The statistics on homelessness are worrying. Despite governments’ promises and plans to deal with the rising homeless population, homelessness remains a serious social problem for many European countries. Read more here.
Homelessness is an important social issue, prevalent across the globe. In some European countries prohibitive housing costs, overcrowding and severe housing deprivation result in a percentage of population being unable to afford housing. Combining that with high unemployment levels and lack of opportunities in some parts of countries, homelessness is bound to rise and make the vulnerable even more vulnerable.
Third Overview of Housing Exclusion in Europe 2018 by Feantsa (European Federation of National Organisations Working with the Homeless) and Abbé Pierre Foundation (French housing charity) reveals that the homeless population is steadily increasing in almost all EU countries, except in Finland and Norway. The report paints a shocking reality in relation to the housing availability and cost. It claims that a significant proportion of young people specifically in Europe are either being excluded from the housing market or live in unfit conditions. Furthermore, it found that among EU citizens aged 18 – 24 living below the poverty line, 43% were overburdened by housing in Europe in 2016, a figure that is 4 times the population as a whole.
According to the Irish Department of Housing, Planning and Local Government (November 2017), there were 8,857 people in emergency accomodation managed by the state, which included 1,530 families; 5,524 adults and 3,333 children. This number marks a 145% increase in the number of homeless people since November 2014. Additionally, according to Ministry of Housing, Communities and Local Goverment in England, there were 78,930 households in temporary accommodation on 31 December 2017, a figure that is 4% higher from the same time last year and 64% higher than on 31 December 2010. These figures are likely to rise according to new studies, predicting an even grimmer future.
Furthermore, the report ‘Women’s Homelessness in Europe’, conducted by Dr. Paula Mayock of Trinity College Dublin and Joanne Bretherton of University of York, found that women comprise 42% of the total adult homeless population in Ireland. The study also claims that current homeless figures are inaccurate because they do not include women and children in domestic violence refuges. The report states that the actual overall number of homeless people are likely to be worse as women are less likely to register as homeless due to fear of being stigmatised. In addition to this report, Dr. Paula Mayock also founded WHEN (Women’s Homelessness in Europe Network), which is a collaboration and network for researchers, policy makers and service professionals who have an interest in women’s homelessness.
A right to housing is a fundamental right for each person and the existence of homelessness is largely due to the fault of the state, especially if it criminalises people sleeping rough, deports people who have been denied asylum and if the creative attempts of councils to ban the homeless people from public places are legally supported. Such harsh and undignified treatment of the homeless people is an inhumane response to a serious social issue. Instead, the governments need to seek to provide affordable housing to its citizens. Investments should be made into the building of new social housing; abandoned and unused properties should be seized and turned into affordable housing options, even nationalising accommodation to provide the homeless with the place to live. Furthermore, there needs to be a cap on rent cost in major cities like Dublin and London to avoid the prices skyrocketing and to reduce the current ridiculous costs of accommodation.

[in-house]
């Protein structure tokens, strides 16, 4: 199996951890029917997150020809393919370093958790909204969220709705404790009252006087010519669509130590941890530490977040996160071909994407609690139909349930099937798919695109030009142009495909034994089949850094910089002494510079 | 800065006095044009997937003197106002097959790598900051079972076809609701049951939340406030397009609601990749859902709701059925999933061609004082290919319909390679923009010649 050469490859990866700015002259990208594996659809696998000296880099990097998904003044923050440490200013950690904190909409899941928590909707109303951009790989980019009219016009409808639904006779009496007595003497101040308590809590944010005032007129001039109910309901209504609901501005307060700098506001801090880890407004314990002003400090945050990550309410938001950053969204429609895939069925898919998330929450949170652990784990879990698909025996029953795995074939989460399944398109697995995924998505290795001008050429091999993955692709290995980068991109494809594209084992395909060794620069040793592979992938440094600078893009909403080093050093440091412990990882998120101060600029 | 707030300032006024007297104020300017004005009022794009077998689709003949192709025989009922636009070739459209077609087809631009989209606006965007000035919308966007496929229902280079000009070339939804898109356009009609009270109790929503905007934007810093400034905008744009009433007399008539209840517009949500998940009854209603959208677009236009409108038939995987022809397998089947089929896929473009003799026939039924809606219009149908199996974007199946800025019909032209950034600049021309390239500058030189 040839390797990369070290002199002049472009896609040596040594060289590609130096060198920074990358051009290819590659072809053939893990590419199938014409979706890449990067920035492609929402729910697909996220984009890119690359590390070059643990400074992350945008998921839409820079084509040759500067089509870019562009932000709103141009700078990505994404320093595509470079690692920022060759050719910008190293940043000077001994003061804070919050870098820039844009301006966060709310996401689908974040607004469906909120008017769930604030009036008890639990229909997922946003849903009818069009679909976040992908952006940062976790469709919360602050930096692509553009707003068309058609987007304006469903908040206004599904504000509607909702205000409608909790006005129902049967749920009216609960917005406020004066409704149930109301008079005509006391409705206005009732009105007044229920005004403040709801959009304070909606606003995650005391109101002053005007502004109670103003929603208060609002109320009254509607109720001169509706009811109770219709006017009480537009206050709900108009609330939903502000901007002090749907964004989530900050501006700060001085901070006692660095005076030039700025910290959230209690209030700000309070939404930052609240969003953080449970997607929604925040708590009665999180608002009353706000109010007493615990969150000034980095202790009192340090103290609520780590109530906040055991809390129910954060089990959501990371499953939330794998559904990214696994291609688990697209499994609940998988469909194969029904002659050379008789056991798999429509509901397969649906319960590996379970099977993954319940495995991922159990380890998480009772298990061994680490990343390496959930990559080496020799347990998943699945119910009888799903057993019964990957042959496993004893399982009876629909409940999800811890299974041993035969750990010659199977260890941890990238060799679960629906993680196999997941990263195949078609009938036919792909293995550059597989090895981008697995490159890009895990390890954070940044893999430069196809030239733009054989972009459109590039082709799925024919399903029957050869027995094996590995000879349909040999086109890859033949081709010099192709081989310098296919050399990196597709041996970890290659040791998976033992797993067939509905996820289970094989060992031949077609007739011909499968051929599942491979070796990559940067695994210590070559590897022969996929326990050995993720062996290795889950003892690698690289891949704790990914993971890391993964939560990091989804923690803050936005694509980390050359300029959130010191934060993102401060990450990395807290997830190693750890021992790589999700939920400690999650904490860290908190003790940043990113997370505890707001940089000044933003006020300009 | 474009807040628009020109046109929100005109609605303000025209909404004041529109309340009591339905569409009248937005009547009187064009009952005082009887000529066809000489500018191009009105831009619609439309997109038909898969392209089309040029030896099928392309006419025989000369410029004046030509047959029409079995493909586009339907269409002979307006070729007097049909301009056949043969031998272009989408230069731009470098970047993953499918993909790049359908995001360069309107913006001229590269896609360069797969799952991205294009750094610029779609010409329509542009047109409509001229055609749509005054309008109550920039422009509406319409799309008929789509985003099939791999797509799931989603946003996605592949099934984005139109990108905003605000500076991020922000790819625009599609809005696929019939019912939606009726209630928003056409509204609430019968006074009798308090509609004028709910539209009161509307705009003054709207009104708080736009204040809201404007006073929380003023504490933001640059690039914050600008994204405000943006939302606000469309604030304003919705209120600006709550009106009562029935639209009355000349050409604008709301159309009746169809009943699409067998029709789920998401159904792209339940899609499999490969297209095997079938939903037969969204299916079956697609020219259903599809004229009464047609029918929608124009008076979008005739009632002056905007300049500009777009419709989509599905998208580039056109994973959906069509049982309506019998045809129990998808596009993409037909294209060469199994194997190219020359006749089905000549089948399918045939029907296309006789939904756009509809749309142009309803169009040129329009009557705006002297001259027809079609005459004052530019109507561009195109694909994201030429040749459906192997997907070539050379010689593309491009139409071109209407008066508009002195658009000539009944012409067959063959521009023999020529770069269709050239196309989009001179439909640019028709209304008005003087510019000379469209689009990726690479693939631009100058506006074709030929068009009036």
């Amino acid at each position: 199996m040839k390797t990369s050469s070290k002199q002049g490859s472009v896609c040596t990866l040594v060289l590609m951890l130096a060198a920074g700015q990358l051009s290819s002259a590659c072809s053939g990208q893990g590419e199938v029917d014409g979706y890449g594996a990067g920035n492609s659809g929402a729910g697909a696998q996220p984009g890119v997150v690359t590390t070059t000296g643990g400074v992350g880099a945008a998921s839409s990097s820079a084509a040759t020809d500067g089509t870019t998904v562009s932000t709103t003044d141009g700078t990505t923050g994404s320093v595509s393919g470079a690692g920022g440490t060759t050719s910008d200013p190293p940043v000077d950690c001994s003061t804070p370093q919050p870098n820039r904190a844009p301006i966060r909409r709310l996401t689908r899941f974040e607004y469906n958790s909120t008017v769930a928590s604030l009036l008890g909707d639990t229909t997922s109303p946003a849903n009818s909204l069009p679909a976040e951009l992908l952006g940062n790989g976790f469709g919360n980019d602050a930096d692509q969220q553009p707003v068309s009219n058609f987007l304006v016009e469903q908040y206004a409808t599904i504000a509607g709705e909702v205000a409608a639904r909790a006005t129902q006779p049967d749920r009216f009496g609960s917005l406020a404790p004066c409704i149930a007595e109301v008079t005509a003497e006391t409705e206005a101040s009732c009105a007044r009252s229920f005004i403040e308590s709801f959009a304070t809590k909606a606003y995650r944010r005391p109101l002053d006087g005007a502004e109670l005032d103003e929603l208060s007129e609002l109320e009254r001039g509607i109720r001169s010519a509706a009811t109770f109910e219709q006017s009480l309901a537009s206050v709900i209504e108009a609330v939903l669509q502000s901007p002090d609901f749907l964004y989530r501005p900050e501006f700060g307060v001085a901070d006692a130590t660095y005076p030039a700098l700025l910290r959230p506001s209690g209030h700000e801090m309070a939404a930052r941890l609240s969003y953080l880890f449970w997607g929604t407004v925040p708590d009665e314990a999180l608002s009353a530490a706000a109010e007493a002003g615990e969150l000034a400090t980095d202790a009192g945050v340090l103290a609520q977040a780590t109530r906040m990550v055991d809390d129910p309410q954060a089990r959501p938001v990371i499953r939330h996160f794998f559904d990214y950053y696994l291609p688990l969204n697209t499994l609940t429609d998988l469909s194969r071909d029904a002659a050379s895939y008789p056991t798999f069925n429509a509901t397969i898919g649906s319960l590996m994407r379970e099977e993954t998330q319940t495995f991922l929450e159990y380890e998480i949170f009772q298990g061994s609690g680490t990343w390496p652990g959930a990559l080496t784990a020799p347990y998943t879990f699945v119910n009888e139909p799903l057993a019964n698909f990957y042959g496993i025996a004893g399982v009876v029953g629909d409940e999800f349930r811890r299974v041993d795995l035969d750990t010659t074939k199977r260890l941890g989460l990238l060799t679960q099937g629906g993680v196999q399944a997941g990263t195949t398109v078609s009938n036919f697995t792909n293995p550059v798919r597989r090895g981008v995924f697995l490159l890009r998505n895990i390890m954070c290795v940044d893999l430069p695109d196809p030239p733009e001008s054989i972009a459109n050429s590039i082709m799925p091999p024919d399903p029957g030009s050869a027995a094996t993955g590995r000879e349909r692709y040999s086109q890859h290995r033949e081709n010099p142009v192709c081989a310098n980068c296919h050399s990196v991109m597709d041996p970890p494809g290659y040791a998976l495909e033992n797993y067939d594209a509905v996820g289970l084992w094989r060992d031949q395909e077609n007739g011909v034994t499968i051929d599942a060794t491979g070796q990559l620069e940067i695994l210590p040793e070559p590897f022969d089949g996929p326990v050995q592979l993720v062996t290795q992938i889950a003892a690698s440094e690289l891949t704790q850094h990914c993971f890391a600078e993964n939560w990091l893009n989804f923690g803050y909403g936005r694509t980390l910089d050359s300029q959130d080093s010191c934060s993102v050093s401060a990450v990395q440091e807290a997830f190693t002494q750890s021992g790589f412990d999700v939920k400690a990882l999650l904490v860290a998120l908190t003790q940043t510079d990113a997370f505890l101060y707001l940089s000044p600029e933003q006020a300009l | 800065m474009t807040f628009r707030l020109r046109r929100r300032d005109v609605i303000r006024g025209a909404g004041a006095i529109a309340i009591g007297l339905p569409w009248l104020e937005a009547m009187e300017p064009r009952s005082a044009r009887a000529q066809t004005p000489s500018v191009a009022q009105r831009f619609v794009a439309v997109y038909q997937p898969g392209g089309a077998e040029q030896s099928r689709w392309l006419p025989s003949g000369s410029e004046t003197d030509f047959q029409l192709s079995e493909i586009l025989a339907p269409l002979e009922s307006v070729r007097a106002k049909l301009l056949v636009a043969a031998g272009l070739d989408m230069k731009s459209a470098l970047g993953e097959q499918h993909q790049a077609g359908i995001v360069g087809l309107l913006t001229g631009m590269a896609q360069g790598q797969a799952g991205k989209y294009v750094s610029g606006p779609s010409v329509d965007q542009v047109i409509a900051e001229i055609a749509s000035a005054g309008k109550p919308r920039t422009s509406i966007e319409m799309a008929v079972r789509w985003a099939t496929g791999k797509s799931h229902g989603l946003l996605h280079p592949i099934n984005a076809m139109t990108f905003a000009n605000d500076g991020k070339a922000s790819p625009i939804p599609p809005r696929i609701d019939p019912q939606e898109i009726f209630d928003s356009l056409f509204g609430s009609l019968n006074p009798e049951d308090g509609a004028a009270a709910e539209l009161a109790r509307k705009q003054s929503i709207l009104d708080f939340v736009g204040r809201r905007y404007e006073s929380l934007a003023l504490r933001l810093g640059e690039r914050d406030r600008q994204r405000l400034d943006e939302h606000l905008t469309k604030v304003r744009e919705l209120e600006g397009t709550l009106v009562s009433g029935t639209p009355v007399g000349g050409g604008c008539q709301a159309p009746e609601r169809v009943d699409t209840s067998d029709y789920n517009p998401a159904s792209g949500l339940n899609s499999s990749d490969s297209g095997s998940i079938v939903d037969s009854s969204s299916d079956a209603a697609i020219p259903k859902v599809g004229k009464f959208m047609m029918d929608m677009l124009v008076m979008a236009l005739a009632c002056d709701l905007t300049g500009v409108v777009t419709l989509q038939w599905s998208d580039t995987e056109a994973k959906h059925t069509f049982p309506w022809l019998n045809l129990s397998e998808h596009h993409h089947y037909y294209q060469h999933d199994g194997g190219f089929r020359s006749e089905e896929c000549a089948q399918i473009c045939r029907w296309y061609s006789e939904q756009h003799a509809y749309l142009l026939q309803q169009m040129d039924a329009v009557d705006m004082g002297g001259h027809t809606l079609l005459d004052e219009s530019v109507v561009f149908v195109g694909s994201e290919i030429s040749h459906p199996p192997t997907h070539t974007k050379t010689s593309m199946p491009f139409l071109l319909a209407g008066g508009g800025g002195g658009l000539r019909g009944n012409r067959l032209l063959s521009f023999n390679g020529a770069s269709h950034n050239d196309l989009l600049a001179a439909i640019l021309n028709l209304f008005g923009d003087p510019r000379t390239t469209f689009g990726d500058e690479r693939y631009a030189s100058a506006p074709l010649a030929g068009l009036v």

This is an urgent and pressing issue because “the number of homeless people dying has more than doubled over the last five years, with deaths occurring in supermarkets car parks, church graveyards and crowded hostels” as per the article in the Independent. There is a possibility that these statistics do not reveal the full scope of the deaths of homeless figures and the real figures may be much higher. What is clear though, that homeless people are much more likely to be exposed to violence, fatal illnesses, abuse, infections and are more likely to commit suicide. Therefore, it is imperative that decisions to tackle homelessness are taken swiftly and decisively to help those that are forgotten.
It also isn’t a secret that the correlation between alcohol / drug addictions and homelessness exists, but homeless people are the victims of not only the personal circumstances but also social circumstances, be it lack of employment opportunities, unaffordable rent prices etc. In addition, one of the most comical aspects to the debate about homelessness is the plan to issue £100 fines for begging in the Dorset town, as the BBC reported. Homeless people are amongst the most vulnerable in the society and such drastic measures are further victimising their lives.
Homeless people are often ridiculed and stigmatised, even judged and ignored on the streets as they carry on living in inhumane conditions. The governments need to solve the social issues that result in such consequences and help its citizens to live the fulfilled lives not through punitive measures but through care and support.